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Web searches reveal what we wonder

Quentin Hardy and Matt Richtel (via SMH) | Nov. 26, 2012
There are the questions you ask friends, family and close confidants. And then there are the questions you ask the internet

In't Ven added that he and his Microsoft colleagues have often discussed some of the strange questions. A few months ago, they became interested in the frequent inquiries from search engine users about cultural stereotypes.

Type "why are Americans" and the autocomplete choices include "fat", "stupid" and "patriotic". For "Chinese" the autocompletes include "skinny," "rude" and "smart". If autocomplete is any indicator, search engine users regularly wonder if Jews are smarter and whether African-Americans are better athletes.

In a statement, Krisztina Radosavljevic-Szilagyi, a Google spokeswoman, wrote: "The search queries that you see as part of autocomplete are a reflection of the search activity of all web users." She declined to give an interview about autocomplete but added in her note that Google tries to accurately reflect the diversity of what is on the internet, good or bad.

There are other possibilities for why these questions yield impolitic results.

One is the nature of language. Questions beginning with "is" might be more likely to lend themselves to asking about someone's sexuality than questions beginning with, for example, "where". However, on Bing, sexual orientation also is a regular topic with questions beginning with the word "was" (Was J. Edgar Hoover gay?).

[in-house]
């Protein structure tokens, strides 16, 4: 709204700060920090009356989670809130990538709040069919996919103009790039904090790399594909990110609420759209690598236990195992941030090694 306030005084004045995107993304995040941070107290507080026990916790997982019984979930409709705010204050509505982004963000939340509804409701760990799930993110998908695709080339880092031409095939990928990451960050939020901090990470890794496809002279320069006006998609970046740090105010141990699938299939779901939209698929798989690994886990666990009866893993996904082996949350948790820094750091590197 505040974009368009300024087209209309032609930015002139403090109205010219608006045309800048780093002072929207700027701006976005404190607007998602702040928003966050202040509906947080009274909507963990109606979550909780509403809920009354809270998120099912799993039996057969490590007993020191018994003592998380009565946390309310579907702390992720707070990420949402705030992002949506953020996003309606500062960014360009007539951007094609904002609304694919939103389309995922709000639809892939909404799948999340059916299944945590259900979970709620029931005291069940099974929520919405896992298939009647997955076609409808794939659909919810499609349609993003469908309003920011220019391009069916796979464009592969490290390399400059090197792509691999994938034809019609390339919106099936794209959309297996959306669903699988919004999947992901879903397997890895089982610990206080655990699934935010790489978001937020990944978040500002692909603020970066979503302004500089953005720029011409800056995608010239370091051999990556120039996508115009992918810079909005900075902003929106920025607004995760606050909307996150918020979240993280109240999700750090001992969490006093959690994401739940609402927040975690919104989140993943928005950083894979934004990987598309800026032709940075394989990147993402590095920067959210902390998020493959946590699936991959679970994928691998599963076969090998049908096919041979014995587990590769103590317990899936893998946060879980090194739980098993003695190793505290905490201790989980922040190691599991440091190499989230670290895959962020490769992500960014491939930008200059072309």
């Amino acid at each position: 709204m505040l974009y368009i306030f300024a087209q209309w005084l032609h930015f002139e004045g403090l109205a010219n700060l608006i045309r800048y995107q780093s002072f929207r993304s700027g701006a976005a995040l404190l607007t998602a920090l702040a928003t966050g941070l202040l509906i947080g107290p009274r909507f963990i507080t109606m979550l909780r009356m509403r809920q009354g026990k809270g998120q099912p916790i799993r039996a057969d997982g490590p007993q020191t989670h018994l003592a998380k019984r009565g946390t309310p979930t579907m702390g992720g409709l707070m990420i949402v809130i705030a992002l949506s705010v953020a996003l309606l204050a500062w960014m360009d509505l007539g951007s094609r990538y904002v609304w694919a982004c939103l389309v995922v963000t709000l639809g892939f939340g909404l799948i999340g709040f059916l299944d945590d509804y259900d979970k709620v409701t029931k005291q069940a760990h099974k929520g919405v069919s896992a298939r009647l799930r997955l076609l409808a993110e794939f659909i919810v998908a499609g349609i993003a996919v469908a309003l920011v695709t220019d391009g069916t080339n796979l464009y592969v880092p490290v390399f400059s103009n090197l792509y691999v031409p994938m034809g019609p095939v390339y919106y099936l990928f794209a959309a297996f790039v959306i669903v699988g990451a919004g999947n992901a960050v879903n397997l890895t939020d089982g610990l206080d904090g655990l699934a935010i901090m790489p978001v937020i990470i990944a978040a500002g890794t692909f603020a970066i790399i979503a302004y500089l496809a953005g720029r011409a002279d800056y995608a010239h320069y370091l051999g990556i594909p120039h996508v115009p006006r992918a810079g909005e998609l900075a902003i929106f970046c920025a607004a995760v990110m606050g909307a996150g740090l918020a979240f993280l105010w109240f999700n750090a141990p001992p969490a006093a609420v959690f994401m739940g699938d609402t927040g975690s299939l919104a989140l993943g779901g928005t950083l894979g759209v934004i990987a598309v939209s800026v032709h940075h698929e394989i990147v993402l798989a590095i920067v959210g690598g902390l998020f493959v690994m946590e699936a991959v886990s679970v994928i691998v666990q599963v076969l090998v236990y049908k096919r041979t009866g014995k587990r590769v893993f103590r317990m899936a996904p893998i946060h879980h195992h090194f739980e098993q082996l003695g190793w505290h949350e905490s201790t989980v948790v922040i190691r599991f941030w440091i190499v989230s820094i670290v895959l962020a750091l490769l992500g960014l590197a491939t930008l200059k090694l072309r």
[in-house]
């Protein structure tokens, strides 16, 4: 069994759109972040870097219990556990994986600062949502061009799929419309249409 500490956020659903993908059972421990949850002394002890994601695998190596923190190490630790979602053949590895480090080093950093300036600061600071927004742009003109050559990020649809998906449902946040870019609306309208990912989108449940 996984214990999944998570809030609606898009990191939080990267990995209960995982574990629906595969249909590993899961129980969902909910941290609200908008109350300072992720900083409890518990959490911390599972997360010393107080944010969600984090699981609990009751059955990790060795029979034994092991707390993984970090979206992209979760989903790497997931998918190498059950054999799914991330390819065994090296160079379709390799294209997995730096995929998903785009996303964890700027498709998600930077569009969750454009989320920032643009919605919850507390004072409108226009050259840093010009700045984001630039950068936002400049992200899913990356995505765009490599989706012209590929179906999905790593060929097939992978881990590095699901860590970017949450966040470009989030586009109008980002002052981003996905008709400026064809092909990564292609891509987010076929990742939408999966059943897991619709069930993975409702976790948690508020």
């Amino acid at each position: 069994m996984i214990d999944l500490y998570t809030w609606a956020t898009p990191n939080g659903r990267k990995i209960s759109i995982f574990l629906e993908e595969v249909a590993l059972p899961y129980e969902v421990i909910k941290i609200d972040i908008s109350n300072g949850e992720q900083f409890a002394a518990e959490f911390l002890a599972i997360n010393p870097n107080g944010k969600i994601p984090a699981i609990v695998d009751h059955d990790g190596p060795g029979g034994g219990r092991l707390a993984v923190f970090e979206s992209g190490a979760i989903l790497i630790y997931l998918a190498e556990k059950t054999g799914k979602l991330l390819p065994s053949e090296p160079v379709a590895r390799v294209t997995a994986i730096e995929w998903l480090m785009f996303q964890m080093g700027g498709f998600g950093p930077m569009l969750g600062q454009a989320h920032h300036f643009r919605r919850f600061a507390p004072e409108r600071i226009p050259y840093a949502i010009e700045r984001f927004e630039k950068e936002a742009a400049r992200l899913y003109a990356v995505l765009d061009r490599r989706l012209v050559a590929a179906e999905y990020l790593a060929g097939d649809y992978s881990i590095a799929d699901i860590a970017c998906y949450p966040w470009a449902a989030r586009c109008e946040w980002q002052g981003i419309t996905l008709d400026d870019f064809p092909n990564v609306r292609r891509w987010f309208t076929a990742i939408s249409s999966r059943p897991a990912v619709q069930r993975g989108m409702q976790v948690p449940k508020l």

Another explanation for the autocomplete patterns could be some meddling by pranksters trying to game the system. That can happen with search engines. Recently, Bettina Wulff, wife of Christian Wulff, a former German president, asked Google to cease suggesting terms like "prostituierte", after her name. Google refused, saying that the terms had been individually typed in many, many times.

The development of the autocomplete feature reflects the insatiable demand for speed among computer users. A reason the search engines offer the service is to cut down on misspellings, so web pages can be delivered more quickly and accurately.

But another is to help people just feel as though things are moving faster, saving them the time of typing a few extra words. In an experiment several years ago, Google found that people reported more happiness with search even when the results were delivered a few milliseconds faster, at a rate below what the conscious mind can perceive. Since then, Google and Microsoft have spent billions on returning faster searches to impatient users.


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